If Oracle's acquisition of Sun actually becomes a market reality, it will most certainly change the dynamics of the market for servers, operating systems, development tools, database management systems, applications and, of course, virtualization technology. Let's take a dark view of the possibilities in each area.
- Market for servers. Oracle will move from being a hardware neutral supplier of software and services to a provider of servers, software and services. Other hardware suppliers that had warm relationships with Oracle are likely to rethink their relationship. Bringing Oracle into a customer didn't also bring in a sharp-toothed competitor. I would expect the relationship between Oracle and Dell, HP and IBM to cool down quite a bit.
- Market for operating systems. Oracle has been offering its version of Linux for a while. Sun has its Solaris. Both are flogging an open source message. Will Oracle continue to invest in Solaris isn't yet clear. It certainly is conceivable that Oracle will choose to de-emphasize Solaris over time.
- Market for development tools. Both Sun and Oracle offer development tools and development environments. Sun has focused quite a bit of attention on beefing up open source tools. Oracle has focused largely on its own developent environments. Oracle certainly could chose to de-emphasize Sun's development environments or starve them to death by laying off Sun's development team and handing the technology to Oracle's current development team. Which development tools would get the highest priority? Very likely the answer to that question would be Oracle's tools.
- Database management systems. Oracle is well known as one of the leaders in the relational database market. Over time, the company has also acquired non-relational, in memory and shared network cache data management technology. Sun has largely been neutral and has been happy to work with just about anyone to make their database management tools work efficiently. It is certainly reasonable to suspect that in the new world, Oracle's own products would be emphasized and everything else would get whatever attention and budget that was left over.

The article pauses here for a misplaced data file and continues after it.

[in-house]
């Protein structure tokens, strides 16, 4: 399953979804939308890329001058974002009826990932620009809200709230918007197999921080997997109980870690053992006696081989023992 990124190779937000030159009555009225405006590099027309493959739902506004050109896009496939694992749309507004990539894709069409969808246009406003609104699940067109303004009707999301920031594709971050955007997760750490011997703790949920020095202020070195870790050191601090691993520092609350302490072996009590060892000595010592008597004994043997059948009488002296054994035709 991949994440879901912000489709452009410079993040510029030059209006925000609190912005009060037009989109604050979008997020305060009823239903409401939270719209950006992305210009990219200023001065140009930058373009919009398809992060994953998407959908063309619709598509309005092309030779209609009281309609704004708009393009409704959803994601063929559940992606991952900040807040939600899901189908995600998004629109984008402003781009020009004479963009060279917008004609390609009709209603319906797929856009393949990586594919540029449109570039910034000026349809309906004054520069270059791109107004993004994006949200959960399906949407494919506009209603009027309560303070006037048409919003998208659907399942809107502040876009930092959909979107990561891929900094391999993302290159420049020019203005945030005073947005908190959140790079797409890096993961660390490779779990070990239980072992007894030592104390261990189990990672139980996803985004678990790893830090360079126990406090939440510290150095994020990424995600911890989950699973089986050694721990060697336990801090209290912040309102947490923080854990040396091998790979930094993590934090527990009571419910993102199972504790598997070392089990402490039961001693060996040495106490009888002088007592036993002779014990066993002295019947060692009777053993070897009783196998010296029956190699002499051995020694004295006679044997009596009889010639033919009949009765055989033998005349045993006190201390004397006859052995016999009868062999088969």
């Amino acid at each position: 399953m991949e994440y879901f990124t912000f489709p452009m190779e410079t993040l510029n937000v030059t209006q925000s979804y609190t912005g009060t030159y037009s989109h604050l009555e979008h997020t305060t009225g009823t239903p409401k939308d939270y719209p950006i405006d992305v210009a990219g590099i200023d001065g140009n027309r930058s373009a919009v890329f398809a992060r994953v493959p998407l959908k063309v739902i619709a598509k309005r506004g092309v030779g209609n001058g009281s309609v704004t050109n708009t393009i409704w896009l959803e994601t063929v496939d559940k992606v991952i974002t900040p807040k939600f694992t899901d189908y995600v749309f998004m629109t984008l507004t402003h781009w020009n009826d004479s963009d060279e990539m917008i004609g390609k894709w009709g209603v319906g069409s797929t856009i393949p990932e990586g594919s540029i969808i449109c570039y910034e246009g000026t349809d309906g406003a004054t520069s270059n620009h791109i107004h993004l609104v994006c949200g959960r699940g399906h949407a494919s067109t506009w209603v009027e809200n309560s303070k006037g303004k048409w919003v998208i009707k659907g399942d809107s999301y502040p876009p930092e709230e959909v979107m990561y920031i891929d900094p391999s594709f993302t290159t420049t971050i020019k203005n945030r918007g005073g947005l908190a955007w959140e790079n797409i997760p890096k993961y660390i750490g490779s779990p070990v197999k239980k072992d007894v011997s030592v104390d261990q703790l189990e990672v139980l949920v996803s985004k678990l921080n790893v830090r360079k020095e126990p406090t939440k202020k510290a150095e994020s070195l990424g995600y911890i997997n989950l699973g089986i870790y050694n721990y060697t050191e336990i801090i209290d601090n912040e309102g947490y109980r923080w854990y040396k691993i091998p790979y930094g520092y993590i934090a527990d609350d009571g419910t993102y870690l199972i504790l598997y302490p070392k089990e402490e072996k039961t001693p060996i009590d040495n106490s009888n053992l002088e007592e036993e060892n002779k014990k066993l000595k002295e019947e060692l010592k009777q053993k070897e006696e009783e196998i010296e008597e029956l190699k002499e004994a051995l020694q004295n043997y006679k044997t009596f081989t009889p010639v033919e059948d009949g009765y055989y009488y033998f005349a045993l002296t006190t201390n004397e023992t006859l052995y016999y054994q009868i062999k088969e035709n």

- Applications. Oracle has acquired a number of application companies and has developed many of its own. Sun, on the other hand, really as gone to market with everyone else. The one exception was StarOffice. If we look darkly at the possibilities, Sun's support of other application players could be less and less enthusiastic. It could disappear as well.
- Virtualization. Sun has been a long time player in the world of virtualization technology. It is one of the few companies that has offerings in nearly every layer of the Kusnetzky Group Model. Oracle, on the other had, has largely focused on building enough of a platform (operating system, virtual machine software, failover clustering, parallel processing and storage virtualization technology) to replace the offerings of folks such as Sun, IBM and the like when and wherever possible. They, of course, would prefer all of the revenue to end up in their bottom line rather than a portion. Will Oracle see the value in Sun's offerings and bring them forward or dump them?
As one can easily see, Oracle's move to acquire Sun creates a number of questions. Customers will need to fully understand what Oracle intend to do with hardware and software that has become the basis of part of their IT infrastructure.
If Oracle does this badly, Dell, HP and IBM are likely to be where these customers look for solutions. HP and IBM both have active programs to convirt Sun Solaris users to users of their own technology technology. I wouldn't be at all surprised to see IBM create programs to use products from their Transitive acquisition and their global services organization to offer credible Sun Solaris/Oracle database to IBM AIX/DB2 migration products.
Of course, only time will tell if these questions are merely speculation or are definitions of Oracle's future plans.